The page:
Consuming pomegranates, garlic, basil, and foods with resveratrol will provide health benefits but are probably unlikely to cure trichomoniasis.

More Research Is Needed

Researchers know that people need more options for treatment, especially because they may become reinfected or be unable to take traditional medicines. More research is necessary to validate the use of current, new, and effective biological compounds to treat and prevent trichomoniasis.

Proven Treatments for Trichomoniasis

Oral Flagyl (metronidazole) is a recommended treatment regimen for trichomoniasis. Alternative treatment for men and women is Tindamax (tinidazole), which is more expensive and has fewer gastrointestinal side effects.

If these medications don't work, it could be that you have become antibiotic resistant, are unable to finish the course of treatment, or have had repeated exposures to an untreated partner. Oral medication may need to be repeated.

It is recommended that the infected partner is treated and you both abstain from sex until therapy is completed and symptoms have resolved. A person should be retested (if possible) in three months to ensure the infection is gone.

Special considerations must be taken if a person is pregnant, has human immunodeficiency virus (HIV), or is allergic to metronidazole and tinidazole. Working closely with your healthcare provider is very important.

What Happens If Trichomoniasis Is Left Untreated?

Some people with trichomoniasis can be asymptomatic, which complicates treatment, especially when a person does not know how they got it. If left untreated, serious side effects can occur in pregnant people, which can include:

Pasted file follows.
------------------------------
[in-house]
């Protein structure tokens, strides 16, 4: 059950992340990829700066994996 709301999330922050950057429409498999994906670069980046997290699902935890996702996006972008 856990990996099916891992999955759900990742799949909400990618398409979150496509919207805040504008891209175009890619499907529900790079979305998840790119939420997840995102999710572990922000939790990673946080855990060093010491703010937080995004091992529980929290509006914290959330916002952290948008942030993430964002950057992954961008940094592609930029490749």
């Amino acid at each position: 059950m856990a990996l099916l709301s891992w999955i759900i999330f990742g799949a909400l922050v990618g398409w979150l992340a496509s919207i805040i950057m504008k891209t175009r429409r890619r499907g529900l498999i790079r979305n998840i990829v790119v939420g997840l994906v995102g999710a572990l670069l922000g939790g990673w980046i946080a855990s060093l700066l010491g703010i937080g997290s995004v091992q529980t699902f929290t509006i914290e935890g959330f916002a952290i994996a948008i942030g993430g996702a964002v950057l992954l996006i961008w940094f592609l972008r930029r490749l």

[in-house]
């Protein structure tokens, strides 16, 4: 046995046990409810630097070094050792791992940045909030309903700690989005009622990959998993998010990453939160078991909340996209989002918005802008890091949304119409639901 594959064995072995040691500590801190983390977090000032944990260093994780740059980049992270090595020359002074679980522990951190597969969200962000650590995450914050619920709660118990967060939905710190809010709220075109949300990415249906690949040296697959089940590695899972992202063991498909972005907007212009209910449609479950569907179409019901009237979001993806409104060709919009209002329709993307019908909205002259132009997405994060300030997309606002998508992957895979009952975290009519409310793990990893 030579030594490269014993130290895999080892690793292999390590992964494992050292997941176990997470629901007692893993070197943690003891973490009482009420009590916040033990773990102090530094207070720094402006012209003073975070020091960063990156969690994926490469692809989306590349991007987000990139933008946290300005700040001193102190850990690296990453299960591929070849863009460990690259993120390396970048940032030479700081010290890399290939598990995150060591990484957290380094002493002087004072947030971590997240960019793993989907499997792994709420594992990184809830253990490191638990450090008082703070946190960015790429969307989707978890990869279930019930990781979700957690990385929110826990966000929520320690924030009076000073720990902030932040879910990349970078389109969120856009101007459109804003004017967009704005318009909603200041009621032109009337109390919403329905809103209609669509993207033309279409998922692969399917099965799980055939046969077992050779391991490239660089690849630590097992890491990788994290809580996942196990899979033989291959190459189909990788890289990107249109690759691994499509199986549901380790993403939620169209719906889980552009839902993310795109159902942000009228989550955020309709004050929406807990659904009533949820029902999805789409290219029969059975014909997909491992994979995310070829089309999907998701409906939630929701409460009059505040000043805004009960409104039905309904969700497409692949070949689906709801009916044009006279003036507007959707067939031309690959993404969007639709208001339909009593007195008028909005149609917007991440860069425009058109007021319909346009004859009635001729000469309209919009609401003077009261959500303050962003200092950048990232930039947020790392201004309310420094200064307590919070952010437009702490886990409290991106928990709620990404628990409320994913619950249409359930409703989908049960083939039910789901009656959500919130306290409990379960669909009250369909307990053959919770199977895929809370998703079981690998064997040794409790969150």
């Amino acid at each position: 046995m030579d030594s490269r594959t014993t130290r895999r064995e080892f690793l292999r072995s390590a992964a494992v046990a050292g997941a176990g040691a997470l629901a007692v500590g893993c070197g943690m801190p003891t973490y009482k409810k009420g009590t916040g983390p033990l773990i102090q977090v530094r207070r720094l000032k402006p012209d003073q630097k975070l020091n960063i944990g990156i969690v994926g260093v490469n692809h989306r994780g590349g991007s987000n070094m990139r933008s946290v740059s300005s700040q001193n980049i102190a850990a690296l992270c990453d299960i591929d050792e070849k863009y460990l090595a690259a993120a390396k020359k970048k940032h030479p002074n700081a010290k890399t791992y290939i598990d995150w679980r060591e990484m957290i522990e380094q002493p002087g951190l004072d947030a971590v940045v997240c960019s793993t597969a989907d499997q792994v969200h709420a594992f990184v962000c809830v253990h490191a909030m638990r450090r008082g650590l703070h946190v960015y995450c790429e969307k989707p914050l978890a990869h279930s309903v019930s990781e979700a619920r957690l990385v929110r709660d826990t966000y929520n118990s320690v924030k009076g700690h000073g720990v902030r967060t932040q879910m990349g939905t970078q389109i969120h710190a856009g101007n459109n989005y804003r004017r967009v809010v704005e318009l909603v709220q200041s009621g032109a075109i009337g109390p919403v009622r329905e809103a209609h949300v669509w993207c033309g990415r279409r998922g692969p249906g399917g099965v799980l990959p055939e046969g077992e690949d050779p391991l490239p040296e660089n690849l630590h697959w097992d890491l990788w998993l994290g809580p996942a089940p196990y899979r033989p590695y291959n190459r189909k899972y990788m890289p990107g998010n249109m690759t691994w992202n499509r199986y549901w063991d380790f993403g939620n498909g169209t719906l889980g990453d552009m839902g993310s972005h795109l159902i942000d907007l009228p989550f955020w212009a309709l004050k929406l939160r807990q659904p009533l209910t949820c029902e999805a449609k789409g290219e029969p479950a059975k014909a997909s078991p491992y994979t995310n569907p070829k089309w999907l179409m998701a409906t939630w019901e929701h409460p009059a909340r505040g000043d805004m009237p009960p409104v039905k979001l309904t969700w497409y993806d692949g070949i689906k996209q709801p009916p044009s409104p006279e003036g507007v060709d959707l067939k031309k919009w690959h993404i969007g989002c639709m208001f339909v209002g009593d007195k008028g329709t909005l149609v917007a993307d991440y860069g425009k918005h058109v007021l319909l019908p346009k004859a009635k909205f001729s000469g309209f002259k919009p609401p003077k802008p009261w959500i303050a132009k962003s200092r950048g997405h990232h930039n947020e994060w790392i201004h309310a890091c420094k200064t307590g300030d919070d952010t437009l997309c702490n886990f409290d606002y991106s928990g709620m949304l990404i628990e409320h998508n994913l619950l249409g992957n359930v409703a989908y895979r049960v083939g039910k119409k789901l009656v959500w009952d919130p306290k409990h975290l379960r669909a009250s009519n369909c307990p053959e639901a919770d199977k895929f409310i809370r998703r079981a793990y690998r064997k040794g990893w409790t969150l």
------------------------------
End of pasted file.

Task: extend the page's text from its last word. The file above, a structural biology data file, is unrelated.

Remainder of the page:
• Premature rupture of placental membranes (water breaking)
  • Premature birth
  • Low birth weight in infants
  • Neonatal death (death of a newborn)

Infertility and increased predisposition to HIV infection for men and women have also been reported.


Trichomoniasis is a very common and treatable STI. If you suspect you have been with a partner who has this, you should see a healthcare provider to be tested. If you test positive, you will likely be treated with a dose of oral antibiotics. Home remedies to treat this infection are not ideal since they may not cure the STI. Untreated trichomoniasis can pose health risks.

A Word From Verywell

Treating a trichomoniasis infection at home can be tempting, especially if you are embarrassed to share your symptoms with your healthcare provider. While alternative remedies are unlikely to harm you, they are not thoroughly researched, and it's unknown whether they work. Careful treatment and follow-up care with your healthcare provider are important in getting rid of trichomoniasis.